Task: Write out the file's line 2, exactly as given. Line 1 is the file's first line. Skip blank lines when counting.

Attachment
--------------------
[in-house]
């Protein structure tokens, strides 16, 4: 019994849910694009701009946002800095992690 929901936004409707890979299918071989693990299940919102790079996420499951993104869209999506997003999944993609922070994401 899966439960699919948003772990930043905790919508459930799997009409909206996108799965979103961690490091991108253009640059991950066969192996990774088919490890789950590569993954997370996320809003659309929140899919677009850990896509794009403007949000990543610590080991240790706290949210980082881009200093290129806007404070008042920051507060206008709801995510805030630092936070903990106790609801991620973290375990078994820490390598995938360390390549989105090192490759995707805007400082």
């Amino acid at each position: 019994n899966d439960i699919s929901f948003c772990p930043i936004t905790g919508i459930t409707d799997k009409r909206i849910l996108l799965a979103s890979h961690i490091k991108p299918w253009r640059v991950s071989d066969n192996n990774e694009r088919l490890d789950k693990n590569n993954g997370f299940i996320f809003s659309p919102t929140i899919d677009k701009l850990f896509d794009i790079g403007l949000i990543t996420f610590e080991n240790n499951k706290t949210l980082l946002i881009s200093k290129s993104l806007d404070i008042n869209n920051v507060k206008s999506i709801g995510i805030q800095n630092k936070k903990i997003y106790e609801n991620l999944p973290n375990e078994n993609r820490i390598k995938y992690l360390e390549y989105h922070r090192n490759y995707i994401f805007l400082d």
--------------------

């Protein structure tokens, strides 16, 4: 019994849910694009701009946002800095992690 929901936004409707890979299918071989693990299940919102790079996420499951993104869209999506997003999944993609922070994401 899966439960699919948003772990930043905790919508459930799997009409909206996108799965979103961690490091991108253009640059991950066969192996990774088919490890789950590569993954997370996320809003659309929140899919677009850990896509794009403007949000990543610590080991240790706290949210980082881009200093290129806007404070008042920051507060206008709801995510805030630092936070903990106790609801991620973290375990078994820490390598995938360390390549989105090192490759995707805007400082």